Examining the Role of Facial Affect Recognition In The Relation Between Physiological Reactivity And Aggression During Marital Conflict



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Understanding the affective mechanisms that underlie aggression and violence within interpersonal relationships is vital to the development of treatments that will reduce recidivism. Researchers examining physiological factors of emotion have identified differential patterns of physiological reactivity among different types of intimate partner violence (IPV) perpetrators during interpersonal conflict. Although it is unclear what mechanisms are influencing these distinct physiological patterns, research suggests that perpetrators’ ability to decode emotions may be involved. The current study examined the effects of physiological reactivity on observed aggression of male IPV perpetrators during marital conflict across levels of facial affect recognition (FAR) accuracy. In particular, we examined the sympathetic nervous system, via Skin Conductance Level (SCL) Reactivity, and the parasympathetic nervous system, via Respiratory Sinus Arrhythmia (RSA) reactivity. Secondary data analyses were conducted on a previous study examining heterosexual couples with past male to female IPV perpetration. Couples completed self-report measures and participated in a conflict discussion regarding a topic of conflict with their partner while physiological and behavioral measures were recorded. Additionally, males were administered a facial affect recognition task. Results suggest that RSA and SCL reactivity had a significant effect on male observed aggression at high FAR accuracy. Specifically, co-deactivation of both parasympathetic and sympathetic nervous system activity was associated with increased observed aggressive behavior. Our result suggests a dual physiological model of affect reactive aggression: parasympathetic withdrawal indicative of emotional dysregulation, and sympathetic attenuation associated with behavioral disinhibition.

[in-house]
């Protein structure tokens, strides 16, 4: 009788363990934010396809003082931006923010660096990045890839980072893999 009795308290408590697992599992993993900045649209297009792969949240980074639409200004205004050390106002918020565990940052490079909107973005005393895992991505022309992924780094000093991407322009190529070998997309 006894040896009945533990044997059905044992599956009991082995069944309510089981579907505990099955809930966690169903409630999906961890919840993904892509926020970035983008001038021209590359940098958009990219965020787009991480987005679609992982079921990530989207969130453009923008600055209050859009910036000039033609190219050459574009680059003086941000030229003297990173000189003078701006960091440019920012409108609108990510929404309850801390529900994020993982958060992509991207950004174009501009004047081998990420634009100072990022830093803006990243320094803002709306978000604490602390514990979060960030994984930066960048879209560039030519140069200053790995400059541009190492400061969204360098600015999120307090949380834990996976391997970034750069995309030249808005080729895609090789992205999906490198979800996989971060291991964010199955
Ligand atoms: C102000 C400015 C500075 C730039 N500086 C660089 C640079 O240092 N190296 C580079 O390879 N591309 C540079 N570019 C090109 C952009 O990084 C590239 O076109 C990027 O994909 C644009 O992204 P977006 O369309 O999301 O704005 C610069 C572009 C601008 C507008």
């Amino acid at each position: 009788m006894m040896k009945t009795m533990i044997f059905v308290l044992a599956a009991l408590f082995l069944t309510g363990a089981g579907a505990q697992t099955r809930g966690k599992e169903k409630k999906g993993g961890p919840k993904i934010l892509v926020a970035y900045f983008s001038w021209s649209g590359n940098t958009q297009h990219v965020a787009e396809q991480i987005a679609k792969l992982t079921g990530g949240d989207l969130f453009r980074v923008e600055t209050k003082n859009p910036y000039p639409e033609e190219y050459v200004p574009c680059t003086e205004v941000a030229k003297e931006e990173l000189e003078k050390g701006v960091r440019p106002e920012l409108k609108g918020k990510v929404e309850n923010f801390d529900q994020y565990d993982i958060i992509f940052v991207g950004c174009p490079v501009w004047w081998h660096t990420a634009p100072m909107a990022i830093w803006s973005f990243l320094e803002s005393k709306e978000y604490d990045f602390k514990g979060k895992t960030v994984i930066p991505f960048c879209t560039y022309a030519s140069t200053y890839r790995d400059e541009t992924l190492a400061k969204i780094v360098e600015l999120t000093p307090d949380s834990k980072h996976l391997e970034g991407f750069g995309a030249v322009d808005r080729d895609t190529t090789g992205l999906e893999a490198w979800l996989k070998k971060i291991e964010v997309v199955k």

Intimate partner violence, Autonomic nervous system, Aggression